Interestingly enough, several toxicology experts attempted to determine what type of poison was used, but it was completely undetectable in his body.

Authorities ruled the death a suicide by an unknown poisonous substance, but after a careful re-examination of the body by Sir Cleland, a small rolled-up piece of paper was discovered deep within a small fob pocket inside of the deceased man’s trouser pocket.

The paper contained the words “Taman Shud” (meaning “ending”, “finished” or “the end” in Persian) printed on it, and the reverse side was blank.

Public library officials were able to determine that the phrase came from the text of a collection of poems known as The Rubaiyat by Persian philosopher Omar Khayyam.

Police conducted a widespread campaign to find the book that the text was torn from, circulating images of the piece of paper in the press all over Australia.

A man whose identity has been kept anonymous by the police came forward and revealed that he had discovered a very rare copy of The Rubaiyat in the backseat of his parked, unlocked car on Jetty Road in Genelg about two weeks prior to the discovery of the body.

The man said that he had no idea that the book had any connection to the case until he read about it in the newspaper.

The book was missing the phrase “Taman Shud” on the very last page, and microscopic tests confirmed that the small piece of paper found in the Somerton man’s trouser pocket was indeed torn from the final page of the book.

Five lines of all-capital letters were scrawled in pencil in the very back of the book, delineating what authorities have ruled as some type of code.

Investigators first conjectured that the lines represented a foreign language, but that was later ruled out in favor of some type of cipher or cryptographic message. The five lines are as follows:

WRGOABABD

MLIAOI (this second line was struck through in the original message, indicating a possible mistake due to its similarity to line 4)

WTBIMPANETP

MLIABOAIAQC

ITTMTSAMSTGAB

A phone number was also written in the back of the book, which police later discovered belonged to a woman who resided on Moseley Street in Glenelg, only about a quarter of a mile from the location where the body was discovered. (Side note: Glenelg was also the destination listed on the bus ticket found in the Somerton man’s pocket.)

After being questioned by police, she stated that she did own a copy of The Rubaiyat during the time when she worked as a nurse at the Royal North Shore Hospital (in Sidney) during the second World War, but that she had given her copy to an Australian Army lieutenant named Alfred Boxall in 1945.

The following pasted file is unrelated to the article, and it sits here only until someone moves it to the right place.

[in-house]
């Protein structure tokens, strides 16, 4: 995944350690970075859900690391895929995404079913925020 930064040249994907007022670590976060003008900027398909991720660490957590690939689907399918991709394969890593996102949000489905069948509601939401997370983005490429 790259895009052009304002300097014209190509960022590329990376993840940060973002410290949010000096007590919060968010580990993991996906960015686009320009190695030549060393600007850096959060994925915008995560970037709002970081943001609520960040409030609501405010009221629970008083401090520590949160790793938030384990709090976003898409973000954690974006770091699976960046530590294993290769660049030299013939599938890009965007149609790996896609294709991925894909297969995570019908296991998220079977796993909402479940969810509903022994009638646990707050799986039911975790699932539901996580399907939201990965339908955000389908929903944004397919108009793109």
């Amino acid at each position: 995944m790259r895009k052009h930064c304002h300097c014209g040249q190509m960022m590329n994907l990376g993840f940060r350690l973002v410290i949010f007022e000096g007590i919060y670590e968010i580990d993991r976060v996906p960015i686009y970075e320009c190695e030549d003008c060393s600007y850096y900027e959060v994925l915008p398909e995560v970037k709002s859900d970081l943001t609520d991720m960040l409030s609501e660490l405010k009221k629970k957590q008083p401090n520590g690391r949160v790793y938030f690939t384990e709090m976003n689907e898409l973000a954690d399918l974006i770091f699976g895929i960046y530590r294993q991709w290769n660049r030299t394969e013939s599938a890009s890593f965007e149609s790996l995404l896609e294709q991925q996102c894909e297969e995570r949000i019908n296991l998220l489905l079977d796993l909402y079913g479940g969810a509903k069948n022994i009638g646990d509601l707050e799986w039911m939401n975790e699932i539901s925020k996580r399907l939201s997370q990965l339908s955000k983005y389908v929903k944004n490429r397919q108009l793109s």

Police were now certain that the dead man could be identified as Alfred Boxall, until the real Alfred Boxall surfaced later with a different copy of The Rubaiyat (a 1942 edition), with the last page containing the phase “Taman Shud” intact!

The woman and did not claim to have any connection to the dead man discovered at Somerton beach. She asked to remain anonymous since she was newly married with a toddler, and did not want to be associated with a murder mystery or Boxall.

Amazingly, the police agreed to grant her anonymity, although she was considered to be the best lead in the case.

To this day, the identity of the Somerton man has not yet been confirmed, and the meaning of the cipher (if any) has not been determined.

Many have speculated that the mysterious man may have been some type of spy since his death occurred during a particularly intense period of the Cold War.

Several intelligence specialists, cryptanalysts, mathematicians and astrologers have attempted to decipher the code, but no one has been successful as of yet.

Perhaps the enigma of the Taman Shud case will never be solved, but it still carries an air of mystery and intrigue that fascinates people all over the world.

Source link

Continue Reading

Mysteries

The Mercury Monolith is proof that an Extraterrestrial Civilization inhabited the Solar System

It seems that Mars is not the only planet in our solar system that hosts mysterious monoliths. According to the images recorded by space probes, relative to the surface of Mercury, the “fire” planet is added to the list of planets and moons of our solar system, which show fascinating anomalies, which according to many, show that there is alien life, or at least it existed up to a certain point, in our solar system.

Related image